UNITED STATES OF AMERICA

Before the

COMMODITY FUTURES TRADING COMMISSION

________________________________________________
)
In the Matter of: ) CFTC DOCKET NO. 93-2
)
MARK B. FISHER, et. al., ) ORDER MAKING FINDINGS
) AND IMPOSING REMEDIAL

Respondents.

) SANCTIONS AS TO
) MICHAEL SINGER
________________________________________________ )

I.

On October 19, 1992, the Commodity Futures Trading Commission ("Commission") filed a Complaint and Notice of Hearing ("Complaint") alleging that Michael Singer, a floor broker on the Coffee, Sugar & Cocoa Exchange, Inc. ("CSCE"), engaged in trade practice violations in the execution of his customer orders as well as trades for himself in violation of Sections 4b(a)(i), 4b(a)(ii), 4b(a)(iii), 4b(a)(iv), 4c(a)(A) and 4c(a)(B) of the Commodity Exchange Act, as amended, 7 U.S.C. 6b(a)(i), 6b(a)(ii), 6b(a)(iii), 6b(a)(iv), 6c(a)(A) and 6c(a)(B), and Commission Regulation 1.38(a), 17 C.F.R. 1.38(a).1

II.

In order to dispose of the allegations and issues raised in the Complaint, Singer has submitted an Offer of Settlement ("Offer") which the Commission has determined to accept. Without admitting or denying the allegations of the Complaint or findings contained in this Order, Singer acknowledges service of this Order Making Findings and Imposing Sanctions ("Order"). Singer, solely by virtue of the Offer and for purposes of settling this proceeding, consents to the use of the findings contained in this Order in this proceeding and in any other proceeding brought by the Commission or to which the Commission is a party. Singer does not consent to the use of the Offer or this Order as the sole basis for any other proceeding brought by the Commission, except a proceeding to enforce this Order, or to the use of the Offer or this Order against him in any other proceeding by any other party. The findings contained in this Order are not binding on any other person or entity named as a defendant or respondent in this or any other proceeding.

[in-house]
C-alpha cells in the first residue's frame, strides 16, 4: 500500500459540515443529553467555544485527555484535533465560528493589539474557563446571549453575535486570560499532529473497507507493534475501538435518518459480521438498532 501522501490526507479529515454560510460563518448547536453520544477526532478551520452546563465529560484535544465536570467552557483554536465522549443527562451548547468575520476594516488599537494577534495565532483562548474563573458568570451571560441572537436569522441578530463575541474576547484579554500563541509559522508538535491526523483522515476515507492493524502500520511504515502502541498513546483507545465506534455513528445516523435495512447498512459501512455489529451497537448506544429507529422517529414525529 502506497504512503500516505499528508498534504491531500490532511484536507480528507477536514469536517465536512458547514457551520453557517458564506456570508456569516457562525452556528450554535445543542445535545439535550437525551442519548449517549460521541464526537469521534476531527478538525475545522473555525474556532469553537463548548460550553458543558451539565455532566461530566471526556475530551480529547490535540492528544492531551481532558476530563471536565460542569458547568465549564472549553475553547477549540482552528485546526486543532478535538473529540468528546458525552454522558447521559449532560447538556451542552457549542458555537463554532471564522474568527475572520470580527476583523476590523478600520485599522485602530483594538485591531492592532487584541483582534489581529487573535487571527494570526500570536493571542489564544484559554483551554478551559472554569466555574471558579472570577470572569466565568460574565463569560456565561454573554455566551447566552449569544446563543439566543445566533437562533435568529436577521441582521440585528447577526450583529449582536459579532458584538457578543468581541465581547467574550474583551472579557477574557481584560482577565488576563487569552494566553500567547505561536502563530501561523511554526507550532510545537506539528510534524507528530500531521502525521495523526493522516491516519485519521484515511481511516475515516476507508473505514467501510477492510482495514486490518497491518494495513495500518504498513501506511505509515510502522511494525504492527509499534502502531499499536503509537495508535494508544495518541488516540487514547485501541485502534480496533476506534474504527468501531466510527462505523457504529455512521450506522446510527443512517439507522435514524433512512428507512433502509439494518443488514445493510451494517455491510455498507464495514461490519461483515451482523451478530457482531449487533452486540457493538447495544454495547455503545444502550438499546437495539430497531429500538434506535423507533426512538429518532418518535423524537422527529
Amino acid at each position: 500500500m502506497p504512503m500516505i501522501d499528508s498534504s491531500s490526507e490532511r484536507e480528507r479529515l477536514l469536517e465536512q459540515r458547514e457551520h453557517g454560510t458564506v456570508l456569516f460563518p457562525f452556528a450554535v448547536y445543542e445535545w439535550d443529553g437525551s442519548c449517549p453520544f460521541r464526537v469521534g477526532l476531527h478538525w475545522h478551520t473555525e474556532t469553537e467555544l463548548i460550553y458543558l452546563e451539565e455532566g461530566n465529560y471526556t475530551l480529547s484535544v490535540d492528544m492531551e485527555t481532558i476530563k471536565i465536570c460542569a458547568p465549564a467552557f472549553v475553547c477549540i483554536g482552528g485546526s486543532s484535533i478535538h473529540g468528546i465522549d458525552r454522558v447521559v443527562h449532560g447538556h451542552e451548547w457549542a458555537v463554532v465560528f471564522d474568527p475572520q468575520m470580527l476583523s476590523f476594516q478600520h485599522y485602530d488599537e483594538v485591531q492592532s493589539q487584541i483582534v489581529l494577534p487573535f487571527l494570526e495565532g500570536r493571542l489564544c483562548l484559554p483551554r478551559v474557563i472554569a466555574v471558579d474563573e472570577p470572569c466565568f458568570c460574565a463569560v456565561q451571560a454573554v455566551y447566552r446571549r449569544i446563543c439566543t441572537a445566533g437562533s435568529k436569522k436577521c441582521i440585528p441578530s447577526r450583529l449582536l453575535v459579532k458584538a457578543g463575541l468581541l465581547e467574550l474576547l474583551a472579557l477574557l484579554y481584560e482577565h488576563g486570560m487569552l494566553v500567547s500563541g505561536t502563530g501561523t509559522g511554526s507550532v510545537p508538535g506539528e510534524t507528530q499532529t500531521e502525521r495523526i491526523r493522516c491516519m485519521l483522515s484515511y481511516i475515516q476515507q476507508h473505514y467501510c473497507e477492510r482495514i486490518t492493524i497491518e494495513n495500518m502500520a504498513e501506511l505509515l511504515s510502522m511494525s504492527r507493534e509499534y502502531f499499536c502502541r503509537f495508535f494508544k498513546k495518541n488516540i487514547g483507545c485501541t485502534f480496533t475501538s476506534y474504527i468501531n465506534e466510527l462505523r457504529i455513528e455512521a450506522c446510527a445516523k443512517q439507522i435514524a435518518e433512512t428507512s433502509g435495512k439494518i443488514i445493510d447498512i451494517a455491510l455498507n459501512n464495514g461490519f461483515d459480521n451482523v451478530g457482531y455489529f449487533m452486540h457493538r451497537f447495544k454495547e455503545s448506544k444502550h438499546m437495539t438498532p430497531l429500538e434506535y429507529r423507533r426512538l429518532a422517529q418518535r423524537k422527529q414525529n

III.

The Commission finds the following:

A. Respondent

Michael Singer ("Singer"), who resides at 5 Poillon Avenue, Staten Island, New York 10312, has, since at least 1983, been registered with the Commission as a floor broker pursuant to Sections 4e and 4f of the Act, 7 U.S.C. 6e and 6f, and a member of the Coffee, Sugar & Cocoa Exchange, Inc. ("CSCE"). During the period of the Complaint, Singer executed orders for Rosa Commodities, a CSCE member firm that operated a floor brokerage business on the CSCE, and he traded for his own account, primarily in sugar futures on the CSCE.

B. Facts

Since at least 1983, Singer has traded in sugar futures on the CSCE. By 1988, he both executed orders for customers of Rosa Commodities and traded for his own account primarily in sugar futures. From June 1, 1988 through September 14, 1988, in the course of his trading on the CSCE, Singer engaged in at least thirteen noncompetitive trade sequences opposite other floor brokers or local traders.

The noncompetitive trading in which he participated involved customer orders. Principally, Singer noncompetitively executed trades with other brokers and local traders to enable Singer to indirectly bucket his own customer orders.2 In nine of the thirteen noncompetitive trade sequences, Singer unlawfully traded opposite his own orders, while in three other sequences, Singer aided and abetted another broker to indirectly bucket his customer orders. In one sequence, Singer illegally offset two customer orders opposite the same broker at advantageous prices to the opposite trader. Finally, in two trade sequences, Singer, trading for himself, benefited from changes to the execution prices on customer orders.